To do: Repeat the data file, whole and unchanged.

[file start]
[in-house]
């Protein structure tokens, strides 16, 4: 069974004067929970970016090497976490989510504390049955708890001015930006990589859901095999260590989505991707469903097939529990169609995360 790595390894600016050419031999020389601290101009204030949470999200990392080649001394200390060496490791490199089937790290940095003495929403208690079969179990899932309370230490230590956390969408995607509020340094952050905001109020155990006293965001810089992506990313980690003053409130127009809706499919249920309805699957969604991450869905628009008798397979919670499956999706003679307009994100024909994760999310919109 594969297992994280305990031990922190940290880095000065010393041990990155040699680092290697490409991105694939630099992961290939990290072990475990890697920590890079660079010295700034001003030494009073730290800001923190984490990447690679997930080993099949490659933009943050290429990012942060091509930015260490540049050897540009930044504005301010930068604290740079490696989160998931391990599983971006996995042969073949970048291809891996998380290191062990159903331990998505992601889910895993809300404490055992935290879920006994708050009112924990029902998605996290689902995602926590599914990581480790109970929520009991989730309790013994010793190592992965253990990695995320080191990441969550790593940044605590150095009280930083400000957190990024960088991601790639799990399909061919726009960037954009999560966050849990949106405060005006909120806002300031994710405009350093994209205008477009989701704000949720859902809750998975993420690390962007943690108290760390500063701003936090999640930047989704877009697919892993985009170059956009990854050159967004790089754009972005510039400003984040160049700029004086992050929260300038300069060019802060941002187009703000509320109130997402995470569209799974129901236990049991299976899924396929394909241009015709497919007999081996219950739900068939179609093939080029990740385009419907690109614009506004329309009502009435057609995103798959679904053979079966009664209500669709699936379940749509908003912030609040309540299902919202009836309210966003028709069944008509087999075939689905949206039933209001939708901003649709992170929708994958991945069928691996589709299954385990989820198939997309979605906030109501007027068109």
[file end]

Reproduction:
[in-house]
């Protein structure tokens, strides 16, 4: 069974004067929970970016090497976490989510504390049955708890001015930006990589859901095999260590989505991707469903097939529990169609995360 790595390894600016050419031999020389601290101009204030949470999200990392080649001394200390060496490791490199089937790290940095003495929403208690079969179990899932309370230490230590956390969408995607509020340094952050905001109020155990006293965001810089992506990313980690003053409130127009809706499919249920309805699957969604991450869905628009008798397979919670499956999706003679307009994100024909994760999310919109 594969297992994280305990031990922190940290880095000065010393041990990155040699680092290697490409991105694939630099992961290939990290072990475990890697920590890079660079010295700034001003030494009073730290800001923190984490990447690679997930080993099949490659933009943050290429990012942060091509930015260490540049050897540009930044504005301010930068604290740079490696989160998931391990599983971006996995042969073949970048291809891996998380290191062990159903331990998505992601889910895993809300404490055992935290879920006994708050009112924990029902998605996290689902995602926590599914990581480790109970929520009991989730309790013994010793190592992965253990990695995320080191990441969550790593940044605590150095009280930083400000957190990024960088991601790639799990399909061919726009960037954009999560966050849990949106405060005006909120806002300031994710405009350093994209205008477009989701704000949720859902809750998975993420690390962007943690108290760390500063701003936090999640930047989704877009697919892993985009170059956009990854050159967004790089754009972005510039400003984040160049700029004086992050929260300038300069060019802060941002187009703000509320109130997402995470569209799974129901236990049991299976899924396929394909241009015709497919007999081996219950739900068939179609093939080029990740385009419907690109614009506004329309009502009435057609995103798959679904053979079966009664209500669709699936379940749509908003912030609040309540299902919202009836309210966003028709069944008509087999075939689905949206039933209001939708901003649709992170929708994958991945069928691996589709299954385990989820198939997309979605906030109501007027068109």